With the Philippines strung out as a country over thousands of islands you might think getting around would prove to be a bit of a hassle and costly. However, nothing could be further from the truth. Filipinos themselves need to travel between islands for many different reasons and the transport network in place is cheap and regular.
Flights are of course the quickest way to cover ground and with a wealth of domestic carriers this mode of transport can often be as cheap (or even cheaper) than a bus or ferry. Cebu Pacific and Philippine Airlines are the best known and probably the biggest but there are also Air Asia and Tiger Airways for some of the smaller destinations and any number of more local carriers (Amanpulo in Palawan for example).
Trains, including sleeper trains, are possible for a couple of routes out of Manila while buses of all classes from hot and uncomfortable rust buckets to luxury are commonplace with any number of routes operated by a large number of companies; almost universally this latter is as cheap as it gets.
Within the cities, towns and urban areas you will find a large number of taxis. As always, be sure to use the licensed vehicles and ask for meters to be turned on at the beginning of a journey.
Something you will almost certainly encounter – and probably many times over – during your Filipino wanderings will be the wonderful and super-kitsch Jeepney. Always the cheapest option and the locals’ transport of choice, these pimped out and often crazily-decorated vehicles are a left-over from the US jeeps of WWI, modified by the Filipinos.
Other modes of localised transport you might encounter are traysikels (motorised), pedicabs (pedal-power) and rickshaw (a generic term which could mean motorised or human-powered).
Last but not least on the transport option front are the boats and ferries which make up a well-established and regular network run by many different ferry companies and individuals to get you to most of the places you might want to go. Prices vary depending on the boat size and comfort and it is worth mentioning that the cheaper boats are often overloaded. In the past, this practice has resulted in tragedies and loss of life.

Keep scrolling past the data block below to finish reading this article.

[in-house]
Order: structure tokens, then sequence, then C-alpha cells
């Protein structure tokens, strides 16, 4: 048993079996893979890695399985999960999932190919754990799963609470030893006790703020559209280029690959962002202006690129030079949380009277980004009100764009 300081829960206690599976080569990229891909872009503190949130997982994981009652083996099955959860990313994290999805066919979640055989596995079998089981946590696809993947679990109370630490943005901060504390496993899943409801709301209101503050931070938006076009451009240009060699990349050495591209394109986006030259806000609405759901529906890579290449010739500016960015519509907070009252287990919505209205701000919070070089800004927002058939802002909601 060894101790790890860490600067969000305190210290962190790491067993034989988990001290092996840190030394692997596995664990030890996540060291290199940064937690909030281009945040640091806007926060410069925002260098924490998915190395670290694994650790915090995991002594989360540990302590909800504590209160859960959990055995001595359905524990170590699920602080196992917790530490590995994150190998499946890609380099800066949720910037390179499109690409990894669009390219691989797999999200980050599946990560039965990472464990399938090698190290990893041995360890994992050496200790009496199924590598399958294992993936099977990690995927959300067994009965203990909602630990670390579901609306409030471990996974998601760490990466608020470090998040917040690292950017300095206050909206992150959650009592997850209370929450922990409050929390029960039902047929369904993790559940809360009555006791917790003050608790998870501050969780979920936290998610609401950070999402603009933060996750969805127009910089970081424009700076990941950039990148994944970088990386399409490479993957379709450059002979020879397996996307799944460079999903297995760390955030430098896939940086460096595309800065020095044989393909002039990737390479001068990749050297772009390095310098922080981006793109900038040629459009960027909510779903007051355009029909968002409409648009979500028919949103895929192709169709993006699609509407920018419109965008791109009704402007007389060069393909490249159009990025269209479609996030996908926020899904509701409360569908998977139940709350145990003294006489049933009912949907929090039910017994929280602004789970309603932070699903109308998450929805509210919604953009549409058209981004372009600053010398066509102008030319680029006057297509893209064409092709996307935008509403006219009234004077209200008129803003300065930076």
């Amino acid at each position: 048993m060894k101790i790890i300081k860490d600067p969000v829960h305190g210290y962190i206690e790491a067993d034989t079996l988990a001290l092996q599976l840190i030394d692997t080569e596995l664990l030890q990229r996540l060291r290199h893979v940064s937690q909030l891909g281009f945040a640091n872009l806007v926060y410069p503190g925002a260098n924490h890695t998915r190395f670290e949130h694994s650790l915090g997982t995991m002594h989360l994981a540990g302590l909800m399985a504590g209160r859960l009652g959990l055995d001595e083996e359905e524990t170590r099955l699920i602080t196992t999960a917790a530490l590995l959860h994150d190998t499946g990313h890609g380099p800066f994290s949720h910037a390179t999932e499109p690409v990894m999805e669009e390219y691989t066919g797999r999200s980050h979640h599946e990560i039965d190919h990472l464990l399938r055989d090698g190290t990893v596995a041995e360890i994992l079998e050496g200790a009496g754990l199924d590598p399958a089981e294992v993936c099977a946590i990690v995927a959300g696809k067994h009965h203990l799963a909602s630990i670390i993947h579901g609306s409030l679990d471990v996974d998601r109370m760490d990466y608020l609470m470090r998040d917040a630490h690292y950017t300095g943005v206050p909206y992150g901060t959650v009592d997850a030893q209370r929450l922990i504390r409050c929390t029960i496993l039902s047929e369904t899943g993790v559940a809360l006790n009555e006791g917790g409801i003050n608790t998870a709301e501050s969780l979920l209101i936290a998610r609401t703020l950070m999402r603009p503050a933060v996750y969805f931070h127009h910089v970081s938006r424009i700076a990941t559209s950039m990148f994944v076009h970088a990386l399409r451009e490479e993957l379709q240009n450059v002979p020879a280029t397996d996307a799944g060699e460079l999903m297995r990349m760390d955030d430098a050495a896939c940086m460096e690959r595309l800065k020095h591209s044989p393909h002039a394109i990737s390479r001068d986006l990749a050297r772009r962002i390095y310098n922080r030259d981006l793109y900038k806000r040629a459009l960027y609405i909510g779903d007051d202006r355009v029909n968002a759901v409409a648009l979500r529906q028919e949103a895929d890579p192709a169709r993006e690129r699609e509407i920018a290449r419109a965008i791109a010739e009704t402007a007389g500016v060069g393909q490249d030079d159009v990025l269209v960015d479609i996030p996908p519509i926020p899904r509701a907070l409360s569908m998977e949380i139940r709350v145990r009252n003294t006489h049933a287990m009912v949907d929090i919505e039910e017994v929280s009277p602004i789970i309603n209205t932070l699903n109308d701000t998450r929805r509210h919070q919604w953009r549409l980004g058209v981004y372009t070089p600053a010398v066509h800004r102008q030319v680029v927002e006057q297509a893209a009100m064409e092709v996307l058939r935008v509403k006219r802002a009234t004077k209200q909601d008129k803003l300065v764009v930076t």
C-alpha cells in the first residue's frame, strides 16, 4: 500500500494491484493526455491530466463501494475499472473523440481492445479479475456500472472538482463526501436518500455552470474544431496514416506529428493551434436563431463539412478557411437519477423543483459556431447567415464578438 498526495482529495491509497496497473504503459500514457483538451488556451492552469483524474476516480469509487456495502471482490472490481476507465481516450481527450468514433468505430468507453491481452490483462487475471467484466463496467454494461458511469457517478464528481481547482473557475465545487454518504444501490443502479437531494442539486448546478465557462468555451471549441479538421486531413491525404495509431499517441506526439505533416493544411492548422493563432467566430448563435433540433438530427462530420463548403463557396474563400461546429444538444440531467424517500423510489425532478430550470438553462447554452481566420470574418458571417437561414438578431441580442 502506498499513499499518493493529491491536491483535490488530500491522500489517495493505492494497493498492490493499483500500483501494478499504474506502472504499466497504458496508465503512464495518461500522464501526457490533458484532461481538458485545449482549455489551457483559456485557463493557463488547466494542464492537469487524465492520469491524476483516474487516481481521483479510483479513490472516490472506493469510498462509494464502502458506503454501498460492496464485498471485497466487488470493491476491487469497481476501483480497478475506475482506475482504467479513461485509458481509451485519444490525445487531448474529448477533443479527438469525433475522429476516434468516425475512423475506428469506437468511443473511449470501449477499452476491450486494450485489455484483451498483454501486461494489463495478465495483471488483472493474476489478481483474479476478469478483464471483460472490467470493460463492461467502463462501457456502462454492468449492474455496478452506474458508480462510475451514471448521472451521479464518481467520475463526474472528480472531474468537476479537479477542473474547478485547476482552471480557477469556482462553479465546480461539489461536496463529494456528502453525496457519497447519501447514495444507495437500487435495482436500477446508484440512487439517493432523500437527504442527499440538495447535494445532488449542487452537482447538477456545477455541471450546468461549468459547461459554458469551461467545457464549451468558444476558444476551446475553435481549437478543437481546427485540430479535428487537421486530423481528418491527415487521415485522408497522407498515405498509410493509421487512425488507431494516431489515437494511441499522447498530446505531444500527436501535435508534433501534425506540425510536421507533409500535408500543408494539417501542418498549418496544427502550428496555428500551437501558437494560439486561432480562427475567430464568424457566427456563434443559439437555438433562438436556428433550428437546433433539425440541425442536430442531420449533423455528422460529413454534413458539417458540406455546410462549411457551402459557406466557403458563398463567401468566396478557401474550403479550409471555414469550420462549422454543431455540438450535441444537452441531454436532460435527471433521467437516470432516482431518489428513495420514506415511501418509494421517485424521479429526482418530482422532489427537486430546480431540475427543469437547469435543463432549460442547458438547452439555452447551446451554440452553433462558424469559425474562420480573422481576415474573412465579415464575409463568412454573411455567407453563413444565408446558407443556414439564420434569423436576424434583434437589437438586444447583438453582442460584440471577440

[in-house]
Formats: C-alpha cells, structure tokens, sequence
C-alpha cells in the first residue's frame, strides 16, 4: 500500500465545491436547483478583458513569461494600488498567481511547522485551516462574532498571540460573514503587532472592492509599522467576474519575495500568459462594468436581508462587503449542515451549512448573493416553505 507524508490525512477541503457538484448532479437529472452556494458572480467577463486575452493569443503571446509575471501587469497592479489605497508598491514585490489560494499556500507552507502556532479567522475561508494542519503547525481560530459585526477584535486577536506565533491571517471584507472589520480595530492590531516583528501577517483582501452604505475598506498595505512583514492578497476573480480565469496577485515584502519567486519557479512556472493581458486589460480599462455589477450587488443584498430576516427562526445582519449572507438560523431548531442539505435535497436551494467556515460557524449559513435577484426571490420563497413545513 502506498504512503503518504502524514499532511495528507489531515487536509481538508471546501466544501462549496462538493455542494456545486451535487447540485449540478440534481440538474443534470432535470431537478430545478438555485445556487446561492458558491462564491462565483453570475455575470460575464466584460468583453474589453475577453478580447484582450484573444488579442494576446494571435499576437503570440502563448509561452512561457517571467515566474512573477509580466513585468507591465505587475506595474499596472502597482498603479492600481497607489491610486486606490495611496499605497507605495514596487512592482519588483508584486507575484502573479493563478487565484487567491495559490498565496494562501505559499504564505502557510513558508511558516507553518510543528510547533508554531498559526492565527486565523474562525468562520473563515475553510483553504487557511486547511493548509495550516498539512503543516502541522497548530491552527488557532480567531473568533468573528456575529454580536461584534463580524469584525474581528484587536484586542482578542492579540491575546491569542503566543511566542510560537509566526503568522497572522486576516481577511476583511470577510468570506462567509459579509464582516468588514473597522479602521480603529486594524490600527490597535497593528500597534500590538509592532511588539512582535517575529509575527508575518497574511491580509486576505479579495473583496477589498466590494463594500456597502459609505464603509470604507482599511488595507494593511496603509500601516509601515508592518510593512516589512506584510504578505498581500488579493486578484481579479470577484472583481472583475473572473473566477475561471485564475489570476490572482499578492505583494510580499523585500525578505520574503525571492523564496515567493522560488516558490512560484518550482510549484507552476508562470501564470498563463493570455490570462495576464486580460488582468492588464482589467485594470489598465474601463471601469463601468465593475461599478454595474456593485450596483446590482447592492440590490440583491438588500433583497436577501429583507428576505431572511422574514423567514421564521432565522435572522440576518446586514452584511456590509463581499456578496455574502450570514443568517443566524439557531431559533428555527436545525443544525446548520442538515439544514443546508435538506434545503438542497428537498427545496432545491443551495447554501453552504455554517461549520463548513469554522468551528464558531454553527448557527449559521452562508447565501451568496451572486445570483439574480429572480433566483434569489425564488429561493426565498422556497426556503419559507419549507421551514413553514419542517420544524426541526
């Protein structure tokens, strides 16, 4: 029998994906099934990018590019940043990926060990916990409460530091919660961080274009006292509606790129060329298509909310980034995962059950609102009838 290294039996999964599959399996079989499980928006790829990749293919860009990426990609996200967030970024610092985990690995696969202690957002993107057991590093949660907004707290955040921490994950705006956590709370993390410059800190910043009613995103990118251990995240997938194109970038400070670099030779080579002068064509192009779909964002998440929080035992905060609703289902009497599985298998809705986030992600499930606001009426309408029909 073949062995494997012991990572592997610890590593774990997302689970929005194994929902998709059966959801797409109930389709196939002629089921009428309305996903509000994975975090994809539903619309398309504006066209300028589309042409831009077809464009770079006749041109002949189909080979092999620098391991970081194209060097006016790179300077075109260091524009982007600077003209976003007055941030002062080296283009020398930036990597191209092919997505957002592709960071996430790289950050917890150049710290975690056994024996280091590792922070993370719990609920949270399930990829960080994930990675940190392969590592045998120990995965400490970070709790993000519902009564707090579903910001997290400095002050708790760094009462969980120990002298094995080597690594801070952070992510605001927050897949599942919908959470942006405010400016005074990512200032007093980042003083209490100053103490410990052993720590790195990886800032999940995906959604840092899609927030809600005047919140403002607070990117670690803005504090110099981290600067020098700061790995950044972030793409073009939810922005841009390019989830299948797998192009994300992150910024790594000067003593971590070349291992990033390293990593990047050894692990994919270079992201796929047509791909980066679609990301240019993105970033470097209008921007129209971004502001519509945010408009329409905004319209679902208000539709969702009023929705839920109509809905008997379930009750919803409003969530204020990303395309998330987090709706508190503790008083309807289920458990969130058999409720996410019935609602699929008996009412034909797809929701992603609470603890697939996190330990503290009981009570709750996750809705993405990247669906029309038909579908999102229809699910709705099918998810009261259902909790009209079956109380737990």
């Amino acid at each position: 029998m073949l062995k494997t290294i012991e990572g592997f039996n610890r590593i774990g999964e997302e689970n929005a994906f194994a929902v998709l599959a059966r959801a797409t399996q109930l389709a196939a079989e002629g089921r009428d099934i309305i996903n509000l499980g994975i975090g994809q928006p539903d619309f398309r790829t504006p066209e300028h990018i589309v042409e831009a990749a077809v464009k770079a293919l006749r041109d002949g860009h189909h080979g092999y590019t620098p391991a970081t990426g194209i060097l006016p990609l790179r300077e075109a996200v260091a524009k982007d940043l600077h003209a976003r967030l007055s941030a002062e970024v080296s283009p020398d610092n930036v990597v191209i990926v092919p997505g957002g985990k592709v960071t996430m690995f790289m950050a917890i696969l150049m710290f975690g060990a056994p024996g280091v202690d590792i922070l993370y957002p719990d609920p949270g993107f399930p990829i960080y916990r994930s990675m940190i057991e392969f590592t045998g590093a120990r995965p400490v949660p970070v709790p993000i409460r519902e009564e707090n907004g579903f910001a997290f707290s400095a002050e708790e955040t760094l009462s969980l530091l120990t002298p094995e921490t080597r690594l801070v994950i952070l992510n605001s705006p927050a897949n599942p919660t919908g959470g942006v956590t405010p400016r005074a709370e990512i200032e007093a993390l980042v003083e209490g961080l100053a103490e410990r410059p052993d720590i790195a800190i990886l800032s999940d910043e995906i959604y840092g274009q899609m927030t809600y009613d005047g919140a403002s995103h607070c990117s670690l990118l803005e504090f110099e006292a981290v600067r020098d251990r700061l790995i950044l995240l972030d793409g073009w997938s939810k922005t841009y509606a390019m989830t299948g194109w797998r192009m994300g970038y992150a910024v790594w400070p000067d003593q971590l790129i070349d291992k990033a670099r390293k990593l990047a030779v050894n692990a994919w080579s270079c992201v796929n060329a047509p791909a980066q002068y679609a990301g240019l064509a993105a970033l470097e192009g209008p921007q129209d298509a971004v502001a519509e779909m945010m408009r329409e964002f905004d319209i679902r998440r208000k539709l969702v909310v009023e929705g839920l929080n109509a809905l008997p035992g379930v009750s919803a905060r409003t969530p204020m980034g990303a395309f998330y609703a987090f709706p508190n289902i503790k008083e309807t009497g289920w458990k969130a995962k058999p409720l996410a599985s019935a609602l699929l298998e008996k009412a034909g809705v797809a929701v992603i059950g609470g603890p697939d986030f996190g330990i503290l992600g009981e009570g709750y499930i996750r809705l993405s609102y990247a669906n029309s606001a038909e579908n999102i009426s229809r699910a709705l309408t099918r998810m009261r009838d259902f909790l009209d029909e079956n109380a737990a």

Things to See & Do in the Philippines
The Chocolate Hills of Bohol – Spread over an area of around 50 square kilometres/20 square miles – are a seemingly endless vista of just under 2000 hills which might not sound especially remarkable until you realise that each of these mounds is almost perfectly symmetrical. Green coloured at certain times of year, the grass becomes brown in the dry season hence the ‘chocolate’ part of their name.
The Puerto Princesa Subterranean River National Park – The stunning river here and the bat-inhabited caves it wends its way through are one of those special creations of Mother Nature which no amount of pictures or prosy descriptions can do justice to – you just have to experience it for yourself. Suffice it to say they are magical enough to have claimed their place on the ‘New 7 Wonders of Nature’ list.
Palawan -The off-the-beaten-track island of Palawan has been a little greedy on the natural beauty front because it is home to the Puerto Princesa National Park listed above while also claiming some of the country’s loveliest beaches as its own. The beach towns are prettily island-perfect while coral reefs are abundant here and are home to such creatures as dugongs and manta rays for some exceptional diving and snorkelling.
The Banaue Rice Terraces – This World Heritage listed place has such iconic imagery you will see it represented over and again on tourist literature. But why World Heritage listed? Well as picturesque a scene as they paint, these vast rice terraces’ true value lies in their lineage which spans back 2000 years. No-one is quite sure how these terraces would have been carved straight out of the mountain at a time when heavy machinery hadn’t even been thought of.
Swimming with whale sharks – There are a handful of places in the world where you can swim with the planet’s largest fish and one of them is Donsol in the Philippines.
Snorkelling and diving – Rainbow-hued coral reefs and underwater gardens teeming with multi-coloured marine life are a common thing around the Filipino islands so little wonder it has become such a magnet for those interested in snorkelling and diving. Diving outfits and world-class sites are beyond count and if you want to learn to dive the Philippines offers some of the world’s cheapest ways to do just that.
Beaches, beaches and more beaches – If you are simply looking for the embodiment of the tropically idyllic in which to laze away your days then the Philippines is it. Places such as Boracay with its white sands and sparkling crystal-clear aqua waters has become a beach lover’s hotspot but there are tons more just like it if you want to go exploring. Puerta Galera, Pagudpud, Botolan, Zambales, Malapascua and the list just goes on and on.
For a real once-in-a-lifetime adventure, camping out on an uninhabited desert island all by yourself is not just done here but incredibly easy to do. Pick a captain to boat you out (some-one you trust to come back and get you too!) and then spend a night or two playing at Robinson Crusoe.
Activities – There are heaps up for grabs besides the obvious swimming in perfect oceans and the diving and snorkelling we have already mentioned. On the menu are caving, mountain biking, rock climbing, sea kayaking and island exploration, surfing, stand up paddle boarding, trekking, white-water rafting and quite a lot more.